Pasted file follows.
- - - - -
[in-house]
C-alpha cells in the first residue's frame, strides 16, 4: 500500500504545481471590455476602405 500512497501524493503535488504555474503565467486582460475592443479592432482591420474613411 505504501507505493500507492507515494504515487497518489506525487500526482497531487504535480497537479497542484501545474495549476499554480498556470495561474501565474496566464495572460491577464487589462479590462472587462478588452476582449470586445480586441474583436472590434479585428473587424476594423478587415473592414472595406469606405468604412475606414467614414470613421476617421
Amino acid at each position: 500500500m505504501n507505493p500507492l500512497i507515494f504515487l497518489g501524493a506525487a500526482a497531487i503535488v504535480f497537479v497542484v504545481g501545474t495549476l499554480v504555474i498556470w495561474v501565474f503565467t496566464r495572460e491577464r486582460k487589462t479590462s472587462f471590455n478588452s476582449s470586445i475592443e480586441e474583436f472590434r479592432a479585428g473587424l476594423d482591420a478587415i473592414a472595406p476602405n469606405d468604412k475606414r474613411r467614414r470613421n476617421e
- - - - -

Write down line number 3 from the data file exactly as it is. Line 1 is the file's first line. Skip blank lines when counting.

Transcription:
Amino acid at each position: 500500500m505504501n507505493p500507492l500512497i507515494f504515487l497518489g501524493a506525487a500526482a497531487i503535488v504535480f497537479v497542484v504545481g501545474t495549476l499554480v504555474i498556470w495561474v501565474f503565467t496566464r495572460e491577464r486582460k487589462t479590462s472587462f471590455n478588452s476582449s470586445i475592443e480586441e474583436f472590434r479592432a479585428g473587424l476594423d482591420a478587415i473592414a472595406p476602405n469606405d468604412k475606414r474613411r467614414r470613421n476617421e